|Socio-economy of marine ornamental fishery and its impact on the population structure of the clown anemonefish Amphiprion ocellaris and its host anemones in Spermonde Archipelago, Indonesia|Madduppa, H; von Juterzenka, K; Syakir, M; Kochzius, M. (2014). Socio-economy of marine ornamental fishery and its impact on the population structure of the clown anemonefish Amphiprion ocellaris and its host anemones in Spermonde Archipelago, Indonesia. Ocean Coast. Manag. 100: 41-50. dx.doi.org/10.1016/j.ocecoaman.2014.07.013
In: Ocean & Coastal Management. Elsevier Science: Barking. ISSN 0964-5691; e-ISSN 1873-524X, meer
Amphiprion ocellaris Cuvier, 1830 [WoRMS]
|Auteurs|| || Top |
- Madduppa, H
- von Juterzenka, K
- Syakir, M
- Kochzius, M.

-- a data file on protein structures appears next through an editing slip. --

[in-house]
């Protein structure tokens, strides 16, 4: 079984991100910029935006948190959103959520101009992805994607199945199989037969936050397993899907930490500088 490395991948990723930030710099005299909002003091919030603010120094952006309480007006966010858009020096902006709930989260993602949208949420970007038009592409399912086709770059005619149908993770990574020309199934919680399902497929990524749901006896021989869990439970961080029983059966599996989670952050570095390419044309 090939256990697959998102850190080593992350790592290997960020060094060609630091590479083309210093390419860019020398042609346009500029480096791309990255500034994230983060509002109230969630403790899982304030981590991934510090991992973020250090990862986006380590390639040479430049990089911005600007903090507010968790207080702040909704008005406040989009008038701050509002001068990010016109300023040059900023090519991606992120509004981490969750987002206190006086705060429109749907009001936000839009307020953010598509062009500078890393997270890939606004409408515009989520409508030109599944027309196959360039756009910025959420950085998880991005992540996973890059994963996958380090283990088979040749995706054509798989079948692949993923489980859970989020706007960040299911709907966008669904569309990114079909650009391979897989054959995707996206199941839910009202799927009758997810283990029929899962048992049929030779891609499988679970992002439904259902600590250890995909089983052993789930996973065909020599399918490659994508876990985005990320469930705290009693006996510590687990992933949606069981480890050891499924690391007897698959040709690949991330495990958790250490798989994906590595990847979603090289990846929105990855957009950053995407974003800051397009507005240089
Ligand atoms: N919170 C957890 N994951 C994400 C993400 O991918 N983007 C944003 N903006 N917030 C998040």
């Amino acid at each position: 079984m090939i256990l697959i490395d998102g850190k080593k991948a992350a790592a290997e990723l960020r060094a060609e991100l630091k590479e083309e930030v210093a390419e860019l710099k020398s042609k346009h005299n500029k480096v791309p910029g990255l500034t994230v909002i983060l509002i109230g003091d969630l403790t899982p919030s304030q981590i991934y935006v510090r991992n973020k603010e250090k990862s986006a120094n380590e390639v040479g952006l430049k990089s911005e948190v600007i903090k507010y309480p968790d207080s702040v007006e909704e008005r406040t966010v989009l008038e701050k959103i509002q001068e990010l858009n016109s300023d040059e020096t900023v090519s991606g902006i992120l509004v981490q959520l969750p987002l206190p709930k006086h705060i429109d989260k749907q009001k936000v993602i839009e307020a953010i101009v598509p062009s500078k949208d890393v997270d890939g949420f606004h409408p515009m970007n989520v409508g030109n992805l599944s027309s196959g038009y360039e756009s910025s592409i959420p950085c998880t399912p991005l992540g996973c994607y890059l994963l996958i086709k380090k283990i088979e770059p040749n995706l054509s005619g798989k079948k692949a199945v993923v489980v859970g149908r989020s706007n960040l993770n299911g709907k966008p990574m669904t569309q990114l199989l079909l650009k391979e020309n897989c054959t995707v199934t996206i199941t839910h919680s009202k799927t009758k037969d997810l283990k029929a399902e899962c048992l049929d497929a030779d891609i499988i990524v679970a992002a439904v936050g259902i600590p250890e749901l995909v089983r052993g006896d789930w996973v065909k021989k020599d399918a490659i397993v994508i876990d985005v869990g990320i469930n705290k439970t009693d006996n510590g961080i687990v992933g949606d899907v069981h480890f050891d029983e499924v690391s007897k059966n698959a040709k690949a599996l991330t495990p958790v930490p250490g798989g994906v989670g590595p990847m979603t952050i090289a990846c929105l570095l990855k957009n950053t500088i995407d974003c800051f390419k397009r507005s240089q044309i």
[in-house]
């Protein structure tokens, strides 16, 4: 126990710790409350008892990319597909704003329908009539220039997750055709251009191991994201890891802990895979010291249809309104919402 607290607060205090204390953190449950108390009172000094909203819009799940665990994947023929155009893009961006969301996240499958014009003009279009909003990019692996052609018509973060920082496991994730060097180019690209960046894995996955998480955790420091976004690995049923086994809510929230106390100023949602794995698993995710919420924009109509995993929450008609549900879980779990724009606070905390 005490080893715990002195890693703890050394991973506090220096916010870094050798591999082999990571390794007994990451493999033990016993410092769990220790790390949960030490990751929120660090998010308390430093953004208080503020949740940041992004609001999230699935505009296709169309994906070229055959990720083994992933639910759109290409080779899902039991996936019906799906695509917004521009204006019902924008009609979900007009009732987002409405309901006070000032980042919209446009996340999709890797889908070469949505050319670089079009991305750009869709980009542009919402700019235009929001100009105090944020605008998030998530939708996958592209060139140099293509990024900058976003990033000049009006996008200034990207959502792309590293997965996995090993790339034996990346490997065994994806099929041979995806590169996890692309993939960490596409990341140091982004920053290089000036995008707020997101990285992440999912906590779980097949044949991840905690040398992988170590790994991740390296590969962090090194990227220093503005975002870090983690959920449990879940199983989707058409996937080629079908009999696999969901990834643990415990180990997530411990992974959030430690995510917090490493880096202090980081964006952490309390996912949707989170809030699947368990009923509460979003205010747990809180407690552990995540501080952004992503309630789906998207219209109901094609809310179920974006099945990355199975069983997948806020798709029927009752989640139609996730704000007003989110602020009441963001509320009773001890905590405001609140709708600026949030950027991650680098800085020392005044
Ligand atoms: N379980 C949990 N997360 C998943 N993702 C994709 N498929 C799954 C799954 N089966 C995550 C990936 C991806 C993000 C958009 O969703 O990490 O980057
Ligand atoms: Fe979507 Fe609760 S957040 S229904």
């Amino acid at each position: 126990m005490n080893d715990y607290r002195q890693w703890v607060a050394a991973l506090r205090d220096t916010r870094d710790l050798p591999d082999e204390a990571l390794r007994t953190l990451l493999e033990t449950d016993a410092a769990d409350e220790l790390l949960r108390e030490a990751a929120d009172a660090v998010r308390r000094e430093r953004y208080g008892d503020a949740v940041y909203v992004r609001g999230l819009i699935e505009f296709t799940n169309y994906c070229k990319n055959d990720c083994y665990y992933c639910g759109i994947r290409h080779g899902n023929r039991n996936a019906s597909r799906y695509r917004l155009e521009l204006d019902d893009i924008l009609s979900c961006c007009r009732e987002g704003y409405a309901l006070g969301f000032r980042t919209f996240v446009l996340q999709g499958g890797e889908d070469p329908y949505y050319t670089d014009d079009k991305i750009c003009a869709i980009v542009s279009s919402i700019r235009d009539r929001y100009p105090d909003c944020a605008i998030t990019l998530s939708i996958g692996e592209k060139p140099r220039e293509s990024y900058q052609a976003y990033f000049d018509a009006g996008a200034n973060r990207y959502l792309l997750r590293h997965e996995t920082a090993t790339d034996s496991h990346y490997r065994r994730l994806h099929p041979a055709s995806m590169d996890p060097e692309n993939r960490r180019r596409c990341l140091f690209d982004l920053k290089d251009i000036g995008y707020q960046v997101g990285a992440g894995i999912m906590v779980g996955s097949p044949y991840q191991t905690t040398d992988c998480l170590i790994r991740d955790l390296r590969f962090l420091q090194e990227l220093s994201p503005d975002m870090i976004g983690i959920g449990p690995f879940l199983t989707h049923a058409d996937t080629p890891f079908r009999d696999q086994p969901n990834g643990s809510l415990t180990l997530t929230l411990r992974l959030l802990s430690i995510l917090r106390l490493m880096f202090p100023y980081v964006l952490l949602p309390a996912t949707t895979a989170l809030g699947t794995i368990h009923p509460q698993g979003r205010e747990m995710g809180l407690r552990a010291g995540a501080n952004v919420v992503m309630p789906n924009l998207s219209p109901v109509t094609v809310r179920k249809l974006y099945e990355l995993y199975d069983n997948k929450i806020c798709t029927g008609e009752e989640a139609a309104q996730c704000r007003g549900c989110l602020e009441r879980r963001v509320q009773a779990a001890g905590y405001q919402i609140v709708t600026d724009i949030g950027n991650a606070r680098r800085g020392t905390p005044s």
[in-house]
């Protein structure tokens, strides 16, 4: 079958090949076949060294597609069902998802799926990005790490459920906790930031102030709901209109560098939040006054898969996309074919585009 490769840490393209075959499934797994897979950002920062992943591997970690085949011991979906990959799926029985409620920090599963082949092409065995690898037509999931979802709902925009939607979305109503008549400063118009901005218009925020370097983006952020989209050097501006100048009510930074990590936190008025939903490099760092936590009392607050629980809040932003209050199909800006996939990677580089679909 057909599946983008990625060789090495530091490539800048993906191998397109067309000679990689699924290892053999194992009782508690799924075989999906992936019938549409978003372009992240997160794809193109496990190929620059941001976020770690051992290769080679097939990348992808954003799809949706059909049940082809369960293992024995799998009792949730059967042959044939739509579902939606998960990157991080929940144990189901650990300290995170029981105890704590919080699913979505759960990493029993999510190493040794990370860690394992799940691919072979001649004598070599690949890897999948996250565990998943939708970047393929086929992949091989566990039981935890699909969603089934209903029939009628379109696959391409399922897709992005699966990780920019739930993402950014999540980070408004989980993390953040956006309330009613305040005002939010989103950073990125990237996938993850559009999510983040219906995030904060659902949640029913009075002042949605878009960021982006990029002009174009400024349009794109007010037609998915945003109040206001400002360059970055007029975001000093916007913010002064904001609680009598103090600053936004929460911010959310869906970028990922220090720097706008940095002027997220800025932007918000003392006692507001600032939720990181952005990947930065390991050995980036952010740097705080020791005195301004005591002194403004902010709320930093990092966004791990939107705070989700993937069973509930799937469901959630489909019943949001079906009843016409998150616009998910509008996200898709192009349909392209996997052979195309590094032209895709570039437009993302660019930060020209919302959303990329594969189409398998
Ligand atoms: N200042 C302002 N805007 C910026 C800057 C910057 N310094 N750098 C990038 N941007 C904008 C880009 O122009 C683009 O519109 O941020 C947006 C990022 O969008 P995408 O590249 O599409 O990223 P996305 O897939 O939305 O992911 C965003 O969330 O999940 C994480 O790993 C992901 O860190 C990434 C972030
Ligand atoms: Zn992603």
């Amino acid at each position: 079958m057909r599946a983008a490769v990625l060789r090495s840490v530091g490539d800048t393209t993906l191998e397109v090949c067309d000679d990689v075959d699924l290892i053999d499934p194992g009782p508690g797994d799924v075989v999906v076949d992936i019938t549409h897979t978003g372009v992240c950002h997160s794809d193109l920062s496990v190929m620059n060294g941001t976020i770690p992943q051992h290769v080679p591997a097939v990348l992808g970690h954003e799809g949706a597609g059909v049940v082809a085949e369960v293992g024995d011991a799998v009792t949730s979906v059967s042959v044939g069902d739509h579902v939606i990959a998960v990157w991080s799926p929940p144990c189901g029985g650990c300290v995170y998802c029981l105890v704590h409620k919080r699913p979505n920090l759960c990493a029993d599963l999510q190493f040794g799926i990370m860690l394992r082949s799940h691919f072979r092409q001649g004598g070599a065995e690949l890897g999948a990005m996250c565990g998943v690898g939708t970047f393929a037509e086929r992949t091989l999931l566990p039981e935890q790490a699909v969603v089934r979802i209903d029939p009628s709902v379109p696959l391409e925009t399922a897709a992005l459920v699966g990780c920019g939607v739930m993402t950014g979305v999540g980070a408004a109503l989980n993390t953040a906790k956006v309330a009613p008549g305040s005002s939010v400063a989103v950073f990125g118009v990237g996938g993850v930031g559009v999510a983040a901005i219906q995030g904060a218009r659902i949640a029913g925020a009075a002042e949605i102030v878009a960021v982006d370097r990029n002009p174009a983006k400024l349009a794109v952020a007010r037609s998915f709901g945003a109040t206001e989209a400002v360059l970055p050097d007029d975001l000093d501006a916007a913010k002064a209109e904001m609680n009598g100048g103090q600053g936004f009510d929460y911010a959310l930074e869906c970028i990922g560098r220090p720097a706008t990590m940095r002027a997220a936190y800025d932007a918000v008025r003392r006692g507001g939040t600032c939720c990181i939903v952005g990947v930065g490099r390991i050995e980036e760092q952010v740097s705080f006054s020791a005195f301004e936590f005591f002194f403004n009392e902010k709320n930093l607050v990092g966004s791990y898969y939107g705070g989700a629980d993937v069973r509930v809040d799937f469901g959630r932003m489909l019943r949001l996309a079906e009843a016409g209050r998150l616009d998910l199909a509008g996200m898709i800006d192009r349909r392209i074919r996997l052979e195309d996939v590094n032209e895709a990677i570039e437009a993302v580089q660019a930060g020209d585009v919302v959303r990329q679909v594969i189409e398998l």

The clown anemonefish ‘Nemo’ Amphiprion ocellaris is the most popular fish species in the global marine ornamental trade and also its host sea anemones Heteractis magnifica, Stichodactyla gigantea, and Stichodactyla mertensii are traded. However, total catch and the potential impact of exploitation of these target organisms in Spermonde Archipelago, Indonesia, are not known. Therefore, the main objective of this study was to investigate the impact of the fishery on populations of A. ocellaris and its host anemones and how management could be improved. In order to obtain a comprehensive view on the marine ornamental fishery and trade of these species in Spermonde, this study also investigated the socioeconomics of the marine ornamental fishery and the catch records for A. ocellaris and it's host anemones. The study revealed that both, A. ocellaris and sea anemone densities were significantly lower at coral reefs with high exploitation (HE) than at reefs with low exploitation (LE). The total body length and group size of A. ocellaris was also significantly smaller at HE than at HL sites. The yearly amount traded by middlemen is estimated to 140 000 specimens of A. ocellaris and 31 000 anemones. The socioeconomic analysis showed that educational level of marine fishermen family members was low; most of them only finished elementary school. The household income analysis showed that marine ornamental fishery was not the major source of income, covering 13-43% of the expenses, with the exception of one studied island (84%). These findings revealed a considerable negative impact of marine ornamental fishery on the target populations and therefore, the implications for management strategies and conservation are discussed, including fish size restrictions for collectors, marine protected areas and regular monitoring of the amount of trade at middlemen.